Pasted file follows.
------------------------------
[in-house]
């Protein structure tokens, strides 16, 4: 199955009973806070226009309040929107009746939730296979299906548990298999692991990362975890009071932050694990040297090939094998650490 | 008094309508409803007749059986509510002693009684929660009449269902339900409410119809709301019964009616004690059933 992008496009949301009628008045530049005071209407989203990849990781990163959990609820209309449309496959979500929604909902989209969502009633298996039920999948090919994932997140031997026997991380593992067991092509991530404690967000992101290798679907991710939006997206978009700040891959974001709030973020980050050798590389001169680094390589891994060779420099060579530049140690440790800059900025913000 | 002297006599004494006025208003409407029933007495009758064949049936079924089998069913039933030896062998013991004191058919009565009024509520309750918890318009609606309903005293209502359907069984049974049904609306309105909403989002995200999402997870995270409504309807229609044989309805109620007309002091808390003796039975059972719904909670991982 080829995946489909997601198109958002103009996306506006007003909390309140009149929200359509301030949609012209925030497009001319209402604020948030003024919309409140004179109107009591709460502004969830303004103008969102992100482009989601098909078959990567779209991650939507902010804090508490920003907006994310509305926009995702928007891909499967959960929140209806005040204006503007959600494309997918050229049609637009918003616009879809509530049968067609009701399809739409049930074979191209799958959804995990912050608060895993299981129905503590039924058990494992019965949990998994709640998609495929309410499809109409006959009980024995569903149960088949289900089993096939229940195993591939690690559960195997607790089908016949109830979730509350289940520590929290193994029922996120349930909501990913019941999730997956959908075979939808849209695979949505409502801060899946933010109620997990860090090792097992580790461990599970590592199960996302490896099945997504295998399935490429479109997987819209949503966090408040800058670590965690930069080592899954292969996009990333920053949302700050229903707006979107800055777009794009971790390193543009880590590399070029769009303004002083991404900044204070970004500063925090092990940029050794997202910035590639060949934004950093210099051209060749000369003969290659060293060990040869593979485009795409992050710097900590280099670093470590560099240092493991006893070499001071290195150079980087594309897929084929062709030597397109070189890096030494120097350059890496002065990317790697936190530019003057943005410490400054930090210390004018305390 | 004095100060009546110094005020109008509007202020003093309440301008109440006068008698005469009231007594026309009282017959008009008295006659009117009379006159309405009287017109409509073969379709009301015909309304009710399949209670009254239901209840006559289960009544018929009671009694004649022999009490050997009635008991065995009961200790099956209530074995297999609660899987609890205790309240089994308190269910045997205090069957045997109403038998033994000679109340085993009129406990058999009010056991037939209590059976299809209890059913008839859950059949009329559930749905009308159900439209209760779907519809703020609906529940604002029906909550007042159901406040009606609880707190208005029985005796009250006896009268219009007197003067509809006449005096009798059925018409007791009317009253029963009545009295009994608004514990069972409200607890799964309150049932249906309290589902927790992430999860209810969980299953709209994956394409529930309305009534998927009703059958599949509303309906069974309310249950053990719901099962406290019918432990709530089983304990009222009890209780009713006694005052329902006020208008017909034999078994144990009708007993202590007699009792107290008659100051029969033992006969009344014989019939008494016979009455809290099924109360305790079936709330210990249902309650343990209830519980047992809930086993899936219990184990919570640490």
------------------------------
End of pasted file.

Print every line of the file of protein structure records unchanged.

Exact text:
[in-house]
């Protein structure tokens, strides 16, 4: 199955009973806070226009309040929107009746939730296979299906548990298999692991990362975890009071932050694990040297090939094998650490 | 008094309508409803007749059986509510002693009684929660009449269902339900409410119809709301019964009616004690059933 992008496009949301009628008045530049005071209407989203990849990781990163959990609820209309449309496959979500929604909902989209969502009633298996039920999948090919994932997140031997026997991380593992067991092509991530404690967000992101290798679907991710939006997206978009700040891959974001709030973020980050050798590389001169680094390589891994060779420099060579530049140690440790800059900025913000 | 002297006599004494006025208003409407029933007495009758064949049936079924089998069913039933030896062998013991004191058919009565009024509520309750918890318009609606309903005293209502359907069984049974049904609306309105909403989002995200999402997870995270409504309807229609044989309805109620007309002091808390003796039975059972719904909670991982 080829995946489909997601198109958002103009996306506006007003909390309140009149929200359509301030949609012209925030497009001319209402604020948030003024919309409140004179109107009591709460502004969830303004103008969102992100482009989601098909078959990567779209991650939507902010804090508490920003907006994310509305926009995702928007891909499967959960929140209806005040204006503007959600494309997918050229049609637009918003616009879809509530049968067609009701399809739409049930074979191209799958959804995990912050608060895993299981129905503590039924058990494992019965949990998994709640998609495929309410499809109409006959009980024995569903149960088949289900089993096939229940195993591939690690559960195997607790089908016949109830979730509350289940520590929290193994029922996120349930909501990913019941999730997956959908075979939808849209695979949505409502801060899946933010109620997990860090090792097992580790461990599970590592199960996302490896099945997504295998399935490429479109997987819209949503966090408040800058670590965690930069080592899954292969996009990333920053949302700050229903707006979107800055777009794009971790390193543009880590590399070029769009303004002083991404900044204070970004500063925090092990940029050794997202910035590639060949934004950093210099051209060749000369003969290659060293060990040869593979485009795409992050710097900590280099670093470590560099240092493991006893070499001071290195150079980087594309897929084929062709030597397109070189890096030494120097350059890496002065990317790697936190530019003057943005410490400054930090210390004018305390 | 004095100060009546110094005020109008509007202020003093309440301008109440006068008698005469009231007594026309009282017959008009008295006659009117009379006159309405009287017109409509073969379709009301015909309304009710399949209670009254239901209840006559289960009544018929009671009694004649022999009490050997009635008991065995009961200790099956209530074995297999609660899987609890205790309240089994308190269910045997205090069957045997109403038998033994000679109340085993009129406990058999009010056991037939209590059976299809209890059913008839859950059949009329559930749905009308159900439209209760779907519809703020609906529940604002029906909550007042159901406040009606609880707190208005029985005796009250006896009268219009007197003067509809006449005096009798059925018409007791009317009253029963009545009295009994608004514990069972409200607890799964309150049932249906309290589902927790992430999860209810969980299953709209994956394409529930309305009534998927009703059958599949509303309906069974309310249950053990719901099962406290019918432990709530089983304990009222009890209780009713006694005052329902006020208008017909034999078994144990009708007993202590007699009792107290008659100051029969033992006969009344014989019939008494016979009455809290099924109360305790079936709330210990249902309650343990209830519980047992809930086993899936219990184990919570640490």